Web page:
Autumn Statement 2023
What you need to know
In this guide we provide a comprehensive overview of the Chancellor’s key announcements, guiding you through the intricacies of the latest changes and dissecting the impact on business owners, the self-employed and individuals.
Against the backdrop of a cost-of-living crisis, a near-stagnant economy and a looming election, the 2023 Autumn Statement was seen to reflect a pivotal moment in the UK’s economic trajectory.
As Jeremy Hunt stepped up to the dispatch box for his second Autumn Statement as Chancellor of the Exchequer, the nation’s attention was firmly fixed on potential tax cuts.
Last autumn, the Chancellor used his fiscal speech to brace the UK for a “storm” of tax rises. This year, however, with a fiscal windfall of around £27bn to play with, Hunt was able to turn his attention to reducing the tax burden for households and businesses.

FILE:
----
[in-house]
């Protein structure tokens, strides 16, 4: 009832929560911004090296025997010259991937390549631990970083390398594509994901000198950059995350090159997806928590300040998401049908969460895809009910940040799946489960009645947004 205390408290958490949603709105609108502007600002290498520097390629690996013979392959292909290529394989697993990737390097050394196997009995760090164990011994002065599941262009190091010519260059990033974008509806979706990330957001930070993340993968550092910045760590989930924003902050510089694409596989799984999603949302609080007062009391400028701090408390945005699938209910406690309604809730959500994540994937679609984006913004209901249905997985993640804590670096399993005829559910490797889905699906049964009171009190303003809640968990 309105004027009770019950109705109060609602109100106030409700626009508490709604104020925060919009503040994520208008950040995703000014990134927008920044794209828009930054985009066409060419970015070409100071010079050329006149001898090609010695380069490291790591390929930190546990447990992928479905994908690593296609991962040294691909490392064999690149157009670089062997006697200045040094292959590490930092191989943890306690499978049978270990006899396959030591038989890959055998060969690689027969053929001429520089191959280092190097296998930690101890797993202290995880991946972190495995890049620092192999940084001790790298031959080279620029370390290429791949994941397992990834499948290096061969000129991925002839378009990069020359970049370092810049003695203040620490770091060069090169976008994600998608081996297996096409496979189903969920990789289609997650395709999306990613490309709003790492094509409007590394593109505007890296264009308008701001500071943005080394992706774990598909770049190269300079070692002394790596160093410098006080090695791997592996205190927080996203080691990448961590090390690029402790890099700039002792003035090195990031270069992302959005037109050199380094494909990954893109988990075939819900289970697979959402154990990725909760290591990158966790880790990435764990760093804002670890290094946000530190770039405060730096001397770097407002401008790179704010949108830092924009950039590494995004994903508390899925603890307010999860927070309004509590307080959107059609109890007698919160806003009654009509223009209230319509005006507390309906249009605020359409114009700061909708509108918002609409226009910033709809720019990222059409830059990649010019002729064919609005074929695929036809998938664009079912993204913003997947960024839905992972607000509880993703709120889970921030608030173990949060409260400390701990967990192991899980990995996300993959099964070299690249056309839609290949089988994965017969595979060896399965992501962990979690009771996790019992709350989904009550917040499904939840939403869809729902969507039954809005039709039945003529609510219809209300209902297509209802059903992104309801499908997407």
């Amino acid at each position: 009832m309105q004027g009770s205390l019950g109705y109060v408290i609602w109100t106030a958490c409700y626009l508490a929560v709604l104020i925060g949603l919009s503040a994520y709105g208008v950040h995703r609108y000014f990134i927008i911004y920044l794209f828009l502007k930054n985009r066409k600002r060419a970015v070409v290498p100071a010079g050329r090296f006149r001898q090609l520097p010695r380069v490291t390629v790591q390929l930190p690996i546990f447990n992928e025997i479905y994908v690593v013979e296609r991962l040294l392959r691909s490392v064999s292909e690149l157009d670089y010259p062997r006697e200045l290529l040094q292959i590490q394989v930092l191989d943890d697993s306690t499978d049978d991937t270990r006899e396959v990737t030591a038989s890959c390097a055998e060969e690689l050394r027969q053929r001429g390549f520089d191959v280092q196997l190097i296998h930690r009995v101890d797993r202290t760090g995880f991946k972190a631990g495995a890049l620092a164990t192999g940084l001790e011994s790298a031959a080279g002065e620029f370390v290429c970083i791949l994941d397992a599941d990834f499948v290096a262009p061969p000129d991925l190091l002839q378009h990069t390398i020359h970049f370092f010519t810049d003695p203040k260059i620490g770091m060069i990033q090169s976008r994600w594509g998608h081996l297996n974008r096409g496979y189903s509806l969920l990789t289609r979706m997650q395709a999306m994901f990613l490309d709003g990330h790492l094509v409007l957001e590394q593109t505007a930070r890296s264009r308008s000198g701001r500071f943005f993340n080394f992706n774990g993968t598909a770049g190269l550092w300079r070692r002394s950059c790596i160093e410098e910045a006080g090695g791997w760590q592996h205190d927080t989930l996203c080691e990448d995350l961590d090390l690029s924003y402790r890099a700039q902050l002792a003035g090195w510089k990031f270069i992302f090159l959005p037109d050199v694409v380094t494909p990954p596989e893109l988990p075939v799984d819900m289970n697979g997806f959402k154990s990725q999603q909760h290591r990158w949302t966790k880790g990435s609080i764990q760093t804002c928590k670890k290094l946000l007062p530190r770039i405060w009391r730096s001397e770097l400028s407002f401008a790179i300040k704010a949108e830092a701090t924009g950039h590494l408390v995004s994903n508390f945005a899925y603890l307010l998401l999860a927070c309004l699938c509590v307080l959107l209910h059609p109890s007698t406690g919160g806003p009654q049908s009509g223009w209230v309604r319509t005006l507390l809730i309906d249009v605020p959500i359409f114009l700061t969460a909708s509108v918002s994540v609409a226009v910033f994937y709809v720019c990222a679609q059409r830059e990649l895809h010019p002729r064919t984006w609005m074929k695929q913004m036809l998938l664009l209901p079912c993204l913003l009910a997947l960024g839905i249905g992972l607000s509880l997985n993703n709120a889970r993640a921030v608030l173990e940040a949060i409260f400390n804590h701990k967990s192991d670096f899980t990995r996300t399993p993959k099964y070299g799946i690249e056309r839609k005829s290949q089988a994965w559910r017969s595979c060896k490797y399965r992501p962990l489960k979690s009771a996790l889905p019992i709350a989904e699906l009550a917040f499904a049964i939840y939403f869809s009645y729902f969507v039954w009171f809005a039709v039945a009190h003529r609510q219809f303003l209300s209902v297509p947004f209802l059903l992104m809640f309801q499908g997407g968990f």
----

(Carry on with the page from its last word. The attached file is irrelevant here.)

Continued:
The Chancellor announced “110 measures to help grow the economy”, including a 2% cut to the main rate of National Insurance (NI) from 6 January, alongside incentives to encourage business investment such as permanently extending the full expensing initiative.
The speech may have done more to answer calls from the backbenches for tax cuts than was expected a few months ago, but Hunt held off from announcing any changes to inheritance tax or income tax, despite much media speculation
Hunt also used his speech to set out the Government’s new ‘back to work plan’, promising additional support for those with health conditions, raising the minimum wage and introducing stricter benefits rules to encourage more people to re-join the workforce…